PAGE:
Gail Davis: Very, very exciting. You know, I've worked and met many different speakers who have stories of overcoming adversity. But I was thinking earlier, most people have other people around them. We mentioned Nanda earlier and [00:22:30] although he and only one other person walked out of the mountain there are 16 survivors and you were alone for such a period of time. I can't imagine what that was like when you were by yourself.

Yossi Ghinsberg: Well it was the hardest thing. This was the hardest. The single hardest thing was to be alone. This was the most difficult thing and the realization for me to know the importance of people in my life and [00:23:00] to appreciate that. When I was saved, and my book ends when I land in Lapasa and a taxi driver takes me to the hotel and all the way I am just looking outside the window and crying and he is asking me why am I crying? The reason I am crying, I just to see all these people. Just to have people and have society and have culture and be part you know. I still cry for that.

I’m moving now from Israel to Australia in one month and I cry [00:23:30] for all the friends that I have in Israel. Friendship, companionship is the first thing, actually the second. You know, food comes first but the second is companionship. That was my experience of survival. I needed food but then immediately after food was companionship before anything else.

To be alone was very very difficult. The way I dealt with it is by hallucinating other people. I would make stories and screen the stories in my head. However there was one [00:24:00] moment and it was my hardest moment because it was on the 17th day alone when an airplane passed in the sky. When this airplane passed and there was no way for me to wave, I didn’t have fire. I was under the canopy. The airplane passed very fast and oblivious to my pain and desperation. At that moment I broke down and burst into tears and I cried and cried [00:24:30] and from the relief, I started praying as well and my prayer was pure. It was, "God please let me die. I don’t want to live anymore, just let me die." I gave up on life.

That was the moment where a miracle happened and a woman appeared next to me. I suddenly hear somebody crying and when I look I see a young woman appears right there next to me. It was so strange but I just jumped on my feet and I started screaming, [00:25:00] “Get up! The airplane may come back we cannot waste time crying now.” So I pulled her from the mud and I start running with her for two entire days I was accompanied by another person that appeared in the jungle. After two days when made her a place to sleep when built a camp for her, when I called her to come closer to me and draw warmth from each other, I realized I am hugging thin air. There is nobody there. I built the camp for her but there is no other person. I cannot explain [00:25:30] but I tell you, companionship.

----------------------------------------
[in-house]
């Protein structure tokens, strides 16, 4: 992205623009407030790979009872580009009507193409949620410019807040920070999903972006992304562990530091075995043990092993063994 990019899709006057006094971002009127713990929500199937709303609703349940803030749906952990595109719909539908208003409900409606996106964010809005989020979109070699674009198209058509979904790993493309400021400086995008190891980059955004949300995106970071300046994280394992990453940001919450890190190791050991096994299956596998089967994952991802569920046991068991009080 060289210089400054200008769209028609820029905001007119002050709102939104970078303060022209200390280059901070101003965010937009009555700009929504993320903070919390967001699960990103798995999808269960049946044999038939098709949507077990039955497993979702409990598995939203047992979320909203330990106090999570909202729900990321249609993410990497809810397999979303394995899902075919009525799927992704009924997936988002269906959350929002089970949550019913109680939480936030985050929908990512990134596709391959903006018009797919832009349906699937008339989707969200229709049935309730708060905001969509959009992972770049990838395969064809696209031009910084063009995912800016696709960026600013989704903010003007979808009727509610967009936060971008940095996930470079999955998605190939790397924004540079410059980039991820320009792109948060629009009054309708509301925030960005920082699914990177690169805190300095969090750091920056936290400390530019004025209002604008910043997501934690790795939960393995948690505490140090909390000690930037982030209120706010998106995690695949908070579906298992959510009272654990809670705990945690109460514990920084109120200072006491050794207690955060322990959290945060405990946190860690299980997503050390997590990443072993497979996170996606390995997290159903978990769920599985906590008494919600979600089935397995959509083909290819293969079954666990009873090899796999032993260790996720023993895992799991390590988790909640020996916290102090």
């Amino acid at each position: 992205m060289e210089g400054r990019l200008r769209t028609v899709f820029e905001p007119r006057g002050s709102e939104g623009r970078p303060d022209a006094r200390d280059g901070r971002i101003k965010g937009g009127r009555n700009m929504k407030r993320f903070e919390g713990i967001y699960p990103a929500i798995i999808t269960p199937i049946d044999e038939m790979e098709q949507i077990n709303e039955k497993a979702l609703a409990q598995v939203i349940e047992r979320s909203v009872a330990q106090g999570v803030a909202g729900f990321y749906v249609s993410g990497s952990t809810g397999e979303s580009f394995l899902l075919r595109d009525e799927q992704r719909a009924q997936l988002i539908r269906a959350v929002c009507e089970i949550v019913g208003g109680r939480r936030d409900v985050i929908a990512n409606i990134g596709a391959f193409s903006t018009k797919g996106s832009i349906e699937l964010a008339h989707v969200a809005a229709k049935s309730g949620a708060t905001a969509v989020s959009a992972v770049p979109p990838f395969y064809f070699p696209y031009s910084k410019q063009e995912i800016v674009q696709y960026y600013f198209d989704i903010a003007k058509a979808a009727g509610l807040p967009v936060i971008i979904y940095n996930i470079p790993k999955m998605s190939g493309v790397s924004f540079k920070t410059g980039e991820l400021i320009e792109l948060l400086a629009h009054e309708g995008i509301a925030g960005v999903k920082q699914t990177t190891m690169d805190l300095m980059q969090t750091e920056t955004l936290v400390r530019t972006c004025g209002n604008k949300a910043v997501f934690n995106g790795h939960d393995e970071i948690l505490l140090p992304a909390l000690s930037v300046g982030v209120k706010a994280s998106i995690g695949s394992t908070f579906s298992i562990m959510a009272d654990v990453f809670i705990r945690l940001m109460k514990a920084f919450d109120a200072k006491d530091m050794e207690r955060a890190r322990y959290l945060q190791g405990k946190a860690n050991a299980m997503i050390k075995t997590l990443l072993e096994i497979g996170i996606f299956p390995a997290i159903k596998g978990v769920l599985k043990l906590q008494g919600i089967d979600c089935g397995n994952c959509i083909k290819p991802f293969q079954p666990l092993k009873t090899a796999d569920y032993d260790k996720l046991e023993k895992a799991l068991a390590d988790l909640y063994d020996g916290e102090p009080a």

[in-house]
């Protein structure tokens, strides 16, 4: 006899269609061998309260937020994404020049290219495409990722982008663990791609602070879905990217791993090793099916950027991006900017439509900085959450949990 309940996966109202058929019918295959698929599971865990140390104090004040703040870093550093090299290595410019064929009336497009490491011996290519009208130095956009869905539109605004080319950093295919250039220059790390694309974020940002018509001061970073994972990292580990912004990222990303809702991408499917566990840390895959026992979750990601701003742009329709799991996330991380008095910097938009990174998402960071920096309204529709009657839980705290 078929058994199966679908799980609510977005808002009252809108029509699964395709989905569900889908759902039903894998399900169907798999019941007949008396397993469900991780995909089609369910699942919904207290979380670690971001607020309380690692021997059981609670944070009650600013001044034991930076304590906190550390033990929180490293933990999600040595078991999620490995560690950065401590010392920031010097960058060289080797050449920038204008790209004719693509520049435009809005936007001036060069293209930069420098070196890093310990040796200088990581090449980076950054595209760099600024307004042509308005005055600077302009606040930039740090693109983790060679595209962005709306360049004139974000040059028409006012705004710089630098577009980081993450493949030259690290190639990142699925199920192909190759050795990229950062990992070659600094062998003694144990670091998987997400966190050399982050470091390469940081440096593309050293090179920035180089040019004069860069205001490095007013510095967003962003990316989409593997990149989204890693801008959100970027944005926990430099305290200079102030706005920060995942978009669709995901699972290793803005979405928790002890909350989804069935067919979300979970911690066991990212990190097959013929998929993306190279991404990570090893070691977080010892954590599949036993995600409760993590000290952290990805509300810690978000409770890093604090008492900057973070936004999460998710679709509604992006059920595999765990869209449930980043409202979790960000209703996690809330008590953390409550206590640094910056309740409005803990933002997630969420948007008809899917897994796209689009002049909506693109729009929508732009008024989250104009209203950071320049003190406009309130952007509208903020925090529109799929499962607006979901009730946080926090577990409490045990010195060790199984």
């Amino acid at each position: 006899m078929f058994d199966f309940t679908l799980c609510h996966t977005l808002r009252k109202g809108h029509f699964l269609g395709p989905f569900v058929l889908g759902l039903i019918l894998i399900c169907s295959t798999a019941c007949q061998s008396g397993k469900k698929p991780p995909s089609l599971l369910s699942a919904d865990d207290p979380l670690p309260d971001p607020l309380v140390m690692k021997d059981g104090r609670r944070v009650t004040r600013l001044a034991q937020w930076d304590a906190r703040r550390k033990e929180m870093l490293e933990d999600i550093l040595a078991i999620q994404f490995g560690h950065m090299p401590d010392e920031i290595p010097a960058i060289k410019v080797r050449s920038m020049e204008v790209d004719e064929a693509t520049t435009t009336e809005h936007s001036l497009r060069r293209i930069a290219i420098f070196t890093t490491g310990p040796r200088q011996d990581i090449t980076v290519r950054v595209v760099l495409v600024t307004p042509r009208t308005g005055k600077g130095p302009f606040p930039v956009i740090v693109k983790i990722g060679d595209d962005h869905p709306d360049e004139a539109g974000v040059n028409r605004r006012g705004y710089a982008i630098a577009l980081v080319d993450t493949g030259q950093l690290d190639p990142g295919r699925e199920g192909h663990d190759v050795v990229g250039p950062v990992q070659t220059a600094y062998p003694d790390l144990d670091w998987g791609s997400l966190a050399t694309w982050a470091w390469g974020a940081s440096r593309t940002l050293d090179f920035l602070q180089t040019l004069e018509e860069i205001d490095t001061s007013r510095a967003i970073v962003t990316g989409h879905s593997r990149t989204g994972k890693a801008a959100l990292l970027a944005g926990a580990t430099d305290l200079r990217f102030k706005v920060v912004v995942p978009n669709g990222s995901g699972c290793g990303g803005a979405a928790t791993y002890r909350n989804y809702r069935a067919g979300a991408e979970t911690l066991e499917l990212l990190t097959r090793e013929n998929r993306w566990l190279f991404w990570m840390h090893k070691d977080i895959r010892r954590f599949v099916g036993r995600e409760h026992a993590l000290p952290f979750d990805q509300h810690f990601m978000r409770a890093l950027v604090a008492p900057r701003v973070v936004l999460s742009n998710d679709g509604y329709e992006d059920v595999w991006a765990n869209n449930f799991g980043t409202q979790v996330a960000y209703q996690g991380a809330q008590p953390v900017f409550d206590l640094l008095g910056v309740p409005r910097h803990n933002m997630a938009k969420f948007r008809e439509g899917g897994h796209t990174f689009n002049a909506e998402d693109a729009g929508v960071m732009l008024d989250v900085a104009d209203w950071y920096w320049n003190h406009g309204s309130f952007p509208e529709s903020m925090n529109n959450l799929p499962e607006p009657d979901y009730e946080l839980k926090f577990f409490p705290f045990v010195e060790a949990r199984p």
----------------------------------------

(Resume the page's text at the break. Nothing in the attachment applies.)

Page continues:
She saved my life because companionship also means that I couldn’t help myself anymore. I gave up on life but the moment there was somebody else that needed me, I found the power. I couldn’t help myself but when I saw her and she needed me I found the power to give her. Much more power is revealed to us, is given to us when we actually give it to other people. That's what [00:26:00] saved my life. This was an amazing experience of the importance of ...

Gail Davis: Yeah, you know, we talked about Nanda earlier and one of the things he has always said is; When you are on top of the mountain and you are dying, you don’t miss your car, you don’t miss your stereo, you don’t miss your emails, your fax machine, you miss the loving embrace of your family. That was the thing, that connection that companionship.

I have another speaker I work with. She was left for dead after a guy [00:26:30] intentionally run over her. When the police were interviewing her, she talked about all these women that ran out from their homes to help her until the paramedics came. The police thought, well I should go interview those women because maybe they can help us find this driver. He went and knocked on every door and people were like, "No no no, I wasn’t home I didn’t go out there," but She can tell you what they were wearing, these women that came out and helped her. So, who knows Yossi, the universe has a lot of unanswered questions.